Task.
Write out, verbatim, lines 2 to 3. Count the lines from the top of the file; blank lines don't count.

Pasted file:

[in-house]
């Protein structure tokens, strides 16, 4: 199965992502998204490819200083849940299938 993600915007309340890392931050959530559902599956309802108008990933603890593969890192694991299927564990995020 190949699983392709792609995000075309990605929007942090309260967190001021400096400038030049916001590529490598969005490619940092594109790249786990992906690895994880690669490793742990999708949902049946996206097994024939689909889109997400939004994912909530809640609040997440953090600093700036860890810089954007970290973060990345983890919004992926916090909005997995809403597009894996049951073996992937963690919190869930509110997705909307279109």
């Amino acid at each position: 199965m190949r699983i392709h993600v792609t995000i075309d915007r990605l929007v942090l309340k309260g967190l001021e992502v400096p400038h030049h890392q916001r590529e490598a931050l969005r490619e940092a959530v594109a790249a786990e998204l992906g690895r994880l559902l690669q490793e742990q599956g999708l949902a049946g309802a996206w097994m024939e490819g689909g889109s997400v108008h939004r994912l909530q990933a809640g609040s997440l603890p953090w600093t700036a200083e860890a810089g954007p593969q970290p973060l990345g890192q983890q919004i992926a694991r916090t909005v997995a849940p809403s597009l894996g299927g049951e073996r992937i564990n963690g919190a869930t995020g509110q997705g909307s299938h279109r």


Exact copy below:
């Protein structure tokens, strides 16, 4: 199965992502998204490819200083849940299938 993600915007309340890392931050959530559902599956309802108008990933603890593969890192694991299927564990995020 190949699983392709792609995000075309990605929007942090309260967190001021400096400038030049916001590529490598969005490619940092594109790249786990992906690895994880690669490793742990999708949902049946996206097994024939689909889109997400939004994912909530809640609040997440953090600093700036860890810089954007970290973060990345983890919004992926916090909005997995809403597009894996049951073996992937963690919190869930509110997705909307279109």
């Amino acid at each position: 199965m190949r699983i392709h993600v792609t995000i075309d915007r990605l929007v942090l309340k309260g967190l001021e992502v400096p400038h030049h890392q916001r590529e490598a931050l969005r490619e940092a959530v594109a790249a786990e998204l992906g690895r994880l559902l690669q490793e742990q599956g999708l949902a049946g309802a996206w097994m024939e490819g689909g889109s997400v108008h939004r994912l909530q990933a809640g609040s997440l603890p953090w600093t700036a200083e860890a810089g954007p593969q970290p973060l990345g890192q983890q919004i992926a694991r916090t909005v997995a849940p809403s597009l894996g299927g049951e073996r992937i564990n963690g919190a869930t995020g509110q997705g909307s299938h279109r």